Twenty years later, I’m moderating a discussion at The New York Times today about the article and its impact, with a panel that includes The Times’s openly gay op-ed columnist, Frank Bruni, as well as two of the interview subjects in the 1992 story, photographer Sara Krulwich, and former editor Richard Meislin. The invitation for the event describes the article, which had grown from a short interview into a two-part series (presented here in full), as having changed the lives of LGBT employees at The Times. But that credit truly goes back to one man, Jeff Schmalz, whose personal experience, courage and dignity, made the story possible.
It was an afternoon during the Persian Gulf war. The editors of the New York Times were gathered in the conference room adjacent to executive editor Max Frankel's office for a daily event: the page 1 meeting. As usual, people sat on chairs lining the room's walls. An inner circle sat around a long, narrow table, while Frankel and managing editor Joseph Lelyveld sat at the head of the table.
With the paper’s Washington, D.C. bureau staff participating in the meeting with the help of speakers and a microphone hidden somewhere in the room, editors from each of the paper's departments described the articles they had in the works for the next day’s paper and suggested what should be on page 1. On that particular day, there were at least five gay people in the room. When it came time for foreign news editor Bernard Gwertzman to deliver his report, he decided to relay a story. One of his reporters had written about the elaborate display of multicolored tents that stretched across the Saudi Arabian desert where U.S. troops were stationed. Something about the way the description was worded had irked Gwertzrman. "I told the reporter to change it," Gwertzrman explained to the group, laughing, "because he made the soldiers look like a bunch of faggots."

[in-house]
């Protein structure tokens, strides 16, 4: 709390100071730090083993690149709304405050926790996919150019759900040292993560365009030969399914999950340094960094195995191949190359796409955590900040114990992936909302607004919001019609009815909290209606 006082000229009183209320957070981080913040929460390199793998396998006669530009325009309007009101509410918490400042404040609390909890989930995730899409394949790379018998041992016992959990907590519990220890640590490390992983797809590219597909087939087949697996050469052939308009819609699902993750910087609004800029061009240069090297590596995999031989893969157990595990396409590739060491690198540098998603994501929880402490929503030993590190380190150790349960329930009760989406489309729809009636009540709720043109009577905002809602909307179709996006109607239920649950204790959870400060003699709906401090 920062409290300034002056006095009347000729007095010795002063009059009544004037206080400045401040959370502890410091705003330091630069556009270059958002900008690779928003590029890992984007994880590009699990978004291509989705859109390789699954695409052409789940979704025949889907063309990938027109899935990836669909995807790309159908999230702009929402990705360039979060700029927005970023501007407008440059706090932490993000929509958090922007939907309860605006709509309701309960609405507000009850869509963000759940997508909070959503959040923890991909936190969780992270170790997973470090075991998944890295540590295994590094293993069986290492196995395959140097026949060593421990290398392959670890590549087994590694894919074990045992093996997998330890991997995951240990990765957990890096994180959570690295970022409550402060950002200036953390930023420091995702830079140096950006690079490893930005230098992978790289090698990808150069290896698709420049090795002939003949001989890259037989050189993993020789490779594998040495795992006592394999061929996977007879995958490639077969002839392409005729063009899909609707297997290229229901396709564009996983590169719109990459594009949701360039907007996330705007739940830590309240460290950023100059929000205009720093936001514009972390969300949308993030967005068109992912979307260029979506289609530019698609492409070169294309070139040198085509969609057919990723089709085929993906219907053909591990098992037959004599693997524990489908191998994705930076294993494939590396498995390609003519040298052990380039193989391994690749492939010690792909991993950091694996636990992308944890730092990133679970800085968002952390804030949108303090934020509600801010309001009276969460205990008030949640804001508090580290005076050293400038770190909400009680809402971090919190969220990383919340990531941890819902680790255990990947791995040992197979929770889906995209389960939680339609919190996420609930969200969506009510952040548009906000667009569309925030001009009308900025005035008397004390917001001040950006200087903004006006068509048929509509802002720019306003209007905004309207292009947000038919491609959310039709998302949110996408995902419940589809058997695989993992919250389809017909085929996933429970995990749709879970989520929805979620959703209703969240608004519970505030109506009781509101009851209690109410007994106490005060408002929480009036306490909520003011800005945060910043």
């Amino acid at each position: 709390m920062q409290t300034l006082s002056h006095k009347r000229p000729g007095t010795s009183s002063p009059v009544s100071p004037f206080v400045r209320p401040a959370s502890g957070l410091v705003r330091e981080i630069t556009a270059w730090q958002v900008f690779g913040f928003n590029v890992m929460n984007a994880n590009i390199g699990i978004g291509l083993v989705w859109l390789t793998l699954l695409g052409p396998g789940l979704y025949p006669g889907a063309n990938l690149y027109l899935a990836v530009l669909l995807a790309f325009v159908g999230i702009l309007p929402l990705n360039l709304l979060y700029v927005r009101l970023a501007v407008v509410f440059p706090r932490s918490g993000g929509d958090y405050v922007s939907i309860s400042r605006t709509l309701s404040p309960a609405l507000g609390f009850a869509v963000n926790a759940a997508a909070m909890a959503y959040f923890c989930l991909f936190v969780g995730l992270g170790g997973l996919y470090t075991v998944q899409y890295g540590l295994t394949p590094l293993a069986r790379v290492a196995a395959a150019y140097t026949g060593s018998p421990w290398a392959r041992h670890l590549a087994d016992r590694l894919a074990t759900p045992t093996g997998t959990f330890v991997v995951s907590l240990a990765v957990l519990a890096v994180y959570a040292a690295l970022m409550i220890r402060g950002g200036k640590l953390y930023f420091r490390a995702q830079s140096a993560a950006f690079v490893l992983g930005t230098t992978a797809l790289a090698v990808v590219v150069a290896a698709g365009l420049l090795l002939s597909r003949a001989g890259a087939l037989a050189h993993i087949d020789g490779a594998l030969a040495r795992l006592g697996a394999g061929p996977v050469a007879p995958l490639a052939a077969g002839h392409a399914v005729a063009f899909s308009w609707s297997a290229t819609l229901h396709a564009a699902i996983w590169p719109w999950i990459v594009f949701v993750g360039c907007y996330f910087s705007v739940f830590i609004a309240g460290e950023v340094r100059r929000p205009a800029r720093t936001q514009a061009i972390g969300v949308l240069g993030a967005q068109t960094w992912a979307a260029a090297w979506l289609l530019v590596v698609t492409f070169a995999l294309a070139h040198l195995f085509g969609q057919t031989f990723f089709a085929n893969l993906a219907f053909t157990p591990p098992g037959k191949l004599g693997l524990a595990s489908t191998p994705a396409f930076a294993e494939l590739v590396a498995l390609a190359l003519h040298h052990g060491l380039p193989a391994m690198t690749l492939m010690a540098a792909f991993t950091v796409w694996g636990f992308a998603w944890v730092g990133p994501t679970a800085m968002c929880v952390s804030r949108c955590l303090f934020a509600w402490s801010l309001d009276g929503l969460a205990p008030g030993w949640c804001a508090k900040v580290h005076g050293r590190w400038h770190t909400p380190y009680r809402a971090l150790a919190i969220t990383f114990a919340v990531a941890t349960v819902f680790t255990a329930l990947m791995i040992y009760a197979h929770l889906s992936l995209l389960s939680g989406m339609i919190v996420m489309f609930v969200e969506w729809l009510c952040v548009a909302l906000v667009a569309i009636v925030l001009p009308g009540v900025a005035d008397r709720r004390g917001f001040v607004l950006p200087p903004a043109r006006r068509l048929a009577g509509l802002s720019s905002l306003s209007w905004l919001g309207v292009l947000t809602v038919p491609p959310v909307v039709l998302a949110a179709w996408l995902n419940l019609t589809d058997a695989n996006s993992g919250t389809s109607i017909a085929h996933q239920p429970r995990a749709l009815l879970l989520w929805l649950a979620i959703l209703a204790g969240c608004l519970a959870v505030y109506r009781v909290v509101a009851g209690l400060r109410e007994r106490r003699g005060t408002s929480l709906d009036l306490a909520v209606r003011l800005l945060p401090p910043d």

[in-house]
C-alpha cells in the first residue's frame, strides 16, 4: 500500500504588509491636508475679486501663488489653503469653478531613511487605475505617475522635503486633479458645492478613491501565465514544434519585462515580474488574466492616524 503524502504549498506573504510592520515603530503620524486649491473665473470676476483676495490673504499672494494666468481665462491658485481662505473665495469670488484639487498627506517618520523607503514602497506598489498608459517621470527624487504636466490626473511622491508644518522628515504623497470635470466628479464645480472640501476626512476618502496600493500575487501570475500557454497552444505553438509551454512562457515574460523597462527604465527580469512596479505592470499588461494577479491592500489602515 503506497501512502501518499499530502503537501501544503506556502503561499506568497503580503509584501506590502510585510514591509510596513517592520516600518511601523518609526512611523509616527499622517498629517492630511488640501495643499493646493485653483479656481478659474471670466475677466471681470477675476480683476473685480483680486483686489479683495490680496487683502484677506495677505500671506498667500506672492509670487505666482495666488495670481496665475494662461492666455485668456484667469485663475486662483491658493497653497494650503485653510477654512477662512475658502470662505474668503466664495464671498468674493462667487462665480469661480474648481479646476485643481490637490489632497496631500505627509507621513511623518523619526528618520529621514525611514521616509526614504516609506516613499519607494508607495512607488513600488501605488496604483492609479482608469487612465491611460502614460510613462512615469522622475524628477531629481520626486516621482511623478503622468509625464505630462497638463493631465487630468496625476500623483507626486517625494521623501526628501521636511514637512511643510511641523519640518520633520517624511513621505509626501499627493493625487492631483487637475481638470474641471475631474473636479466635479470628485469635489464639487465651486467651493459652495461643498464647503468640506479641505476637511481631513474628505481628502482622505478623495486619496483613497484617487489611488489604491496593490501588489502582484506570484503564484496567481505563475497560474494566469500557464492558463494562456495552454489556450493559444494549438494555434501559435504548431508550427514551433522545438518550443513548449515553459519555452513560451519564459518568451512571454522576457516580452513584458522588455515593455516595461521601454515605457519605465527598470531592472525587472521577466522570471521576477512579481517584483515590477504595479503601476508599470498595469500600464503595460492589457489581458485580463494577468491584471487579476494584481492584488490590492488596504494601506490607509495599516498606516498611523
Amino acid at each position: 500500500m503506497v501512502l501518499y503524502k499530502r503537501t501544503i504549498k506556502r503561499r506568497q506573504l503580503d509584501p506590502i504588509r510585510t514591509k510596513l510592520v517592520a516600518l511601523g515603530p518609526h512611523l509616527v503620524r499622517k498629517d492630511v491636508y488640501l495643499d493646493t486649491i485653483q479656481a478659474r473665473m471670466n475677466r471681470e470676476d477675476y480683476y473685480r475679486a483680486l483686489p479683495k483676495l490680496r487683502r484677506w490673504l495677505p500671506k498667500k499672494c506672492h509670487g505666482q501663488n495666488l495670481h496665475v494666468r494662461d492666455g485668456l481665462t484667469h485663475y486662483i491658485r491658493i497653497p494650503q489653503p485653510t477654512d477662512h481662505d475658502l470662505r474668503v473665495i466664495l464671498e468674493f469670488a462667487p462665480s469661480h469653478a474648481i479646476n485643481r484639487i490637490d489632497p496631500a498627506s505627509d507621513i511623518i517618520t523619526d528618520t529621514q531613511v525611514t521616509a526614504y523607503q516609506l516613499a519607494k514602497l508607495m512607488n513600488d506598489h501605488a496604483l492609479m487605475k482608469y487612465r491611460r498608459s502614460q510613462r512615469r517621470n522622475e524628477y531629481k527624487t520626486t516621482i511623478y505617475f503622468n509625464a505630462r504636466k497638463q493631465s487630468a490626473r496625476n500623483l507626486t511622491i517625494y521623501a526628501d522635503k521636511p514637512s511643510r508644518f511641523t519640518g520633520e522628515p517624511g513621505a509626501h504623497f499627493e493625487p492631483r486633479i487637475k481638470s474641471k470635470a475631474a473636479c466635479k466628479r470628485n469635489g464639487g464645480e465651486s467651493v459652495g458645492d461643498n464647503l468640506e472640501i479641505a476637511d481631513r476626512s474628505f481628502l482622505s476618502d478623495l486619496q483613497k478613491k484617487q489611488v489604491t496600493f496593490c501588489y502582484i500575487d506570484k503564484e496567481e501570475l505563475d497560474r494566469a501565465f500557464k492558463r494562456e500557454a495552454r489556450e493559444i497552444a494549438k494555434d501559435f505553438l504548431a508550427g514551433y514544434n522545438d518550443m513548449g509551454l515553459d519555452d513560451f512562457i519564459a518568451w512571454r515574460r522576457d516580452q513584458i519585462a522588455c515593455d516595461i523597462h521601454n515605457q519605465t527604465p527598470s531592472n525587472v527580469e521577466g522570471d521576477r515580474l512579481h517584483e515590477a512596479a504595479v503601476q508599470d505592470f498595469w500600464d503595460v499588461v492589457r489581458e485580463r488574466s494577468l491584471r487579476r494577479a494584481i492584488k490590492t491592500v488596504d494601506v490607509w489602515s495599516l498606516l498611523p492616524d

A cold silence came over the room for several seconds. Then the meeting continued, although in a tense manner. Later, a couple of the gay individuals who had been present privately told Gwertzman what they thought of his comment. But more significant, in what some say was a first, Frankel and Lelyveld took Gwertzman to task, letting him know that from then on gay slurs would not be tolerated at the New York Times. “They came down on him hard -- tore him out a new asshole,” quips Times deputy news editor Russell King, who is gay.
Several months later, Philip Gefter, who’d just been hired as aTimes picture editor, was sitting at the picture desk when he overheard a straight male editor retelling an event to a group of people. In his account, the male editor said the word "fruits" to describe gay men. A straight female editor who was present became incensed. She told the male editor his words were hurtful. Gefter, empowered by the woman, reeled around, looked the male editor in he face, and said, ''Yeah. You never know when there might be a gay person around.” The male editor mumbled an apology and loped off.
In January, two weeks after becoming the new Times publisher, Arthur Ochs Sulzberger Jr. held a meeting with the editorial staff in the newsroom. It was a new year and a new Times. He told the staff that from then on "diversity" would be a priority at the paper, and eventually he blurted out the phrase "sexual orientation."
"We almost fell off our chairs," recalls photographer Sara Krulwich, a lesbian who’s been with the Times for 13 years. "It was the first time any top executive at the Times had ever used those words."
And just a few weeks ago, in an unprecedented appearance, Lelyveld spoke to the newly formed National Gay and Lesbian Journalists Association at New York’s Gay and Lesbian Community Services Center. He gave several reasons for appearing before the crowd of 250, including his desire "to show solidarity with my gay colleagues at the Times."